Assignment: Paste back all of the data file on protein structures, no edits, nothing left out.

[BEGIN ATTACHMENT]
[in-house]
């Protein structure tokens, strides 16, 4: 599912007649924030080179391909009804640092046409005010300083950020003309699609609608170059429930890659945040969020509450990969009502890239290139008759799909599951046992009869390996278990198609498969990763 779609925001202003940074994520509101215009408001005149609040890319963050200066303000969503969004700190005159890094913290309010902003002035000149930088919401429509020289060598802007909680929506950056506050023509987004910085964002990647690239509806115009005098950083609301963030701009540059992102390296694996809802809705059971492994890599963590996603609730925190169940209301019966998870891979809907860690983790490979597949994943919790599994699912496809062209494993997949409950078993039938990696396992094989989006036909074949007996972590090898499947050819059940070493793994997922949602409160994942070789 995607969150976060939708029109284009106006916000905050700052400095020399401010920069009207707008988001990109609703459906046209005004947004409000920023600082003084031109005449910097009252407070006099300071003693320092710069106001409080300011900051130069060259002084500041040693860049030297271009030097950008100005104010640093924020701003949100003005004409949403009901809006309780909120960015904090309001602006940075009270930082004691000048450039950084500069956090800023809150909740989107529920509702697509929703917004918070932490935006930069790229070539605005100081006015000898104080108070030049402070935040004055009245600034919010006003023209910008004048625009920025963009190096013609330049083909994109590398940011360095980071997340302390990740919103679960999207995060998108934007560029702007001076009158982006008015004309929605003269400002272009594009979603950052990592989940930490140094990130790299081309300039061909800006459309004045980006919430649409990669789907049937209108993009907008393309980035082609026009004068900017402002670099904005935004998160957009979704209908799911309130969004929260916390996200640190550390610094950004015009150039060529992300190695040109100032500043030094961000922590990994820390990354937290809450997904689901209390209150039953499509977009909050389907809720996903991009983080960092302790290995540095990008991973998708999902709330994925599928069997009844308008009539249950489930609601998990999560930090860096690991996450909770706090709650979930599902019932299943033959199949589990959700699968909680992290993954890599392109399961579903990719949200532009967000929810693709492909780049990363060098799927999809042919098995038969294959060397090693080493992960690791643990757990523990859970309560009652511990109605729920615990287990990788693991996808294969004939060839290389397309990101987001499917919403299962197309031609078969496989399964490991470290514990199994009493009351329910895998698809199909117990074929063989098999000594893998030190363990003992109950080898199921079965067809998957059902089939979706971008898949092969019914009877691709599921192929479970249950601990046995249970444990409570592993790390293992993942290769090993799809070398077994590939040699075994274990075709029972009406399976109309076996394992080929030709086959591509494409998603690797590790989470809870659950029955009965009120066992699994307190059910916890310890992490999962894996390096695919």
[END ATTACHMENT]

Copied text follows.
[in-house]
């Protein structure tokens, strides 16, 4: 599912007649924030080179391909009804640092046409005010300083950020003309699609609608170059429930890659945040969020509450990969009502890239290139008759799909599951046992009869390996278990198609498969990763 779609925001202003940074994520509101215009408001005149609040890319963050200066303000969503969004700190005159890094913290309010902003002035000149930088919401429509020289060598802007909680929506950056506050023509987004910085964002990647690239509806115009005098950083609301963030701009540059992102390296694996809802809705059971492994890599963590996603609730925190169940209301019966998870891979809907860690983790490979597949994943919790599994699912496809062209494993997949409950078993039938990696396992094989989006036909074949007996972590090898499947050819059940070493793994997922949602409160994942070789 995607969150976060939708029109284009106006916000905050700052400095020399401010920069009207707008988001990109609703459906046209005004947004409000920023600082003084031109005449910097009252407070006099300071003693320092710069106001409080300011900051130069060259002084500041040693860049030297271009030097950008100005104010640093924020701003949100003005004409949403009901809006309780909120960015904090309001602006940075009270930082004691000048450039950084500069956090800023809150909740989107529920509702697509929703917004918070932490935006930069790229070539605005100081006015000898104080108070030049402070935040004055009245600034919010006003023209910008004048625009920025963009190096013609330049083909994109590398940011360095980071997340302390990740919103679960999207995060998108934007560029702007001076009158982006008015004309929605003269400002272009594009979603950052990592989940930490140094990130790299081309300039061909800006459309004045980006919430649409990669789907049937209108993009907008393309980035082609026009004068900017402002670099904005935004998160957009979704209908799911309130969004929260916390996200640190550390610094950004015009150039060529992300190695040109100032500043030094961000922590990994820390990354937290809450997904689901209390209150039953499509977009909050389907809720996903991009983080960092302790290995540095990008991973998708999902709330994925599928069997009844308008009539249950489930609601998990999560930090860096690991996450909770706090709650979930599902019932299943033959199949589990959700699968909680992290993954890599392109399961579903990719949200532009967000929810693709492909780049990363060098799927999809042919098995038969294959060397090693080493992960690791643990757990523990859970309560009652511990109605729920615990287990990788693991996808294969004939060839290389397309990101987001499917919403299962197309031609078969496989399964490991470290514990199994009493009351329910895998698809199909117990074929063989098999000594893998030190363990003992109950080898199921079965067809998957059902089939979706971008898949092969019914009877691709599921192929479970249950601990046995249970444990409570592993790390293992993942290769090993799809070398077994590939040699075994274990075709029972009406399976109309076996394992080929030709086959591509494409998603690797590790989470809870659950029955009965009120066992699994307190059910916890310890992490999962894996390096695919």